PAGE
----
Govans neighborhood fights crematorium from community fixture Vaughn Greene Funeral Services

“No Human Crematorium” reads the yellow lawn sign in front of Cindy Camp’s Northeast Baltimore home in Govans, a predominantly Black neighborhood.

Camp opposes a plan by Vaughn Greene Funeral Services to establish a crematorium on York Road. She said she’s worried the crematorium will pose health risks to her family — including her grandson, who has severe asthma, her mother and her brother.

“I have allergies, bronchitis — all of us have something that a crematorium being in the neighborhood definitely wouldn’t help. Sometimes because you’re poor or you live in a troubled environment, they don’t hear you,” Camp said. “Your voice is not as loud as somebody who would be a bit more influential. They look at us as, ‘There’s crime. Who cares?’ But there are people in our community who care.”

Camp is not alone. Jacki Whitfield-Williams, who owns a house in Govans and whose parents live in the neighborhood, said she’s concerned about the health impact as well. People don’t know what health issues something like a crematorium could cause until years later, she said.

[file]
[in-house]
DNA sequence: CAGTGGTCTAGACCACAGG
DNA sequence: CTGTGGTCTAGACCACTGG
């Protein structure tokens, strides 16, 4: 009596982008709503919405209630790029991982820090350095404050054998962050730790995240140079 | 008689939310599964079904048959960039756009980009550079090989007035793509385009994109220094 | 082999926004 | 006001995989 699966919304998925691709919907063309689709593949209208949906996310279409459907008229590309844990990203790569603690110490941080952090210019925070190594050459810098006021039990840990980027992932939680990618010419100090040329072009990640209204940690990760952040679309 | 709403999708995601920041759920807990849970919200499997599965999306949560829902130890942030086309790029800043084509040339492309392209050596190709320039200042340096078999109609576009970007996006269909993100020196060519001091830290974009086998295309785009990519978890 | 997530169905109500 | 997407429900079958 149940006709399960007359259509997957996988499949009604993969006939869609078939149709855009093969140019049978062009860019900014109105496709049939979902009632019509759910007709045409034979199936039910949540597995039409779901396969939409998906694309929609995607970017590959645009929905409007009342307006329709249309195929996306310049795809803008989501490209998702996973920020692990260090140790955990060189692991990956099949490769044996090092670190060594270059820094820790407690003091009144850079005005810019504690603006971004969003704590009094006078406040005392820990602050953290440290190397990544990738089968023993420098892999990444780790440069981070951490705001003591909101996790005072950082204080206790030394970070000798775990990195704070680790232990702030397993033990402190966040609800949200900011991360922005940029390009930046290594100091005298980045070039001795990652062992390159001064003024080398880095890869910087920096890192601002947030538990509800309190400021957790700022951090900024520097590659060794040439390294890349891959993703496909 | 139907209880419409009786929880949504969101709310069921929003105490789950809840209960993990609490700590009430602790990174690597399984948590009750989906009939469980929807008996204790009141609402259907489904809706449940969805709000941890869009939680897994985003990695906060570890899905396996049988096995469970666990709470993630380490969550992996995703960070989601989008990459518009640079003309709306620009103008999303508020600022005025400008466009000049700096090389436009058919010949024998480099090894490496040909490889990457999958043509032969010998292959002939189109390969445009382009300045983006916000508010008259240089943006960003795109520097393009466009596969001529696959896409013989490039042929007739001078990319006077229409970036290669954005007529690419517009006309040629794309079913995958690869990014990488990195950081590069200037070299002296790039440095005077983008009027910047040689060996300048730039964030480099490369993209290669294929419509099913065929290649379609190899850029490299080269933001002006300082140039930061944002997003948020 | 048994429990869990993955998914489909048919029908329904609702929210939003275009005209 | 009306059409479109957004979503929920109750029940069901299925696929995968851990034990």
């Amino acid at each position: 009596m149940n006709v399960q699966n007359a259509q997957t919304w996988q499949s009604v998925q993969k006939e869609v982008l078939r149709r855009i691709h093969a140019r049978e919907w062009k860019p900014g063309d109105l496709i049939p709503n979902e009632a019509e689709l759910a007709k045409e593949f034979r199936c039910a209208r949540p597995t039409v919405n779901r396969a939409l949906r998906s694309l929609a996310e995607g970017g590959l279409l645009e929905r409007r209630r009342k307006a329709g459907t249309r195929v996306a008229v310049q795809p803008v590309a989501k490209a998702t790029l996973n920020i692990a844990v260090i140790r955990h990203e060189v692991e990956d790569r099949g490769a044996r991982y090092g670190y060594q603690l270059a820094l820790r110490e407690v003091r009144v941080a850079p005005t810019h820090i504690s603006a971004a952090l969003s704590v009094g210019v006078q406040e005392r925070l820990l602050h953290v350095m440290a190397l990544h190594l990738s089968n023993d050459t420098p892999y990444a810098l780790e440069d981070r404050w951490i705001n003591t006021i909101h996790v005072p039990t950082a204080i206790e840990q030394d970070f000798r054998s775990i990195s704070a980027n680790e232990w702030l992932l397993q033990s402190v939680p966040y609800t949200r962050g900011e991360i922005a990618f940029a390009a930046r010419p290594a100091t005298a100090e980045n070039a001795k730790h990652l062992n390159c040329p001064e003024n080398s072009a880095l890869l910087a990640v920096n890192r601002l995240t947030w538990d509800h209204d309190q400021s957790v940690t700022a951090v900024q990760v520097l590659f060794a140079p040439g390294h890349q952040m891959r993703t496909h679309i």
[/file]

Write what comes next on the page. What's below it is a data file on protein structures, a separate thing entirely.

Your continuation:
Cremating the human body — which releases pollutants, such as particulates — involves a large amount of fuel, according to California-based nonprofit Green Burial Council, and “results in millions of tons of carbon dioxide emissions each year.”

“People need to [be made] aware of what’s going on,” Whitfield-Williams said.

The crematorium would be located within the existing funeral home building at 4905 York Road, a couple of blocks north of East Cold Spring Lane and across from the post office in Govans. If approved, the crematorium is within the allowed uses by the property’s zoning, according to the funeral home.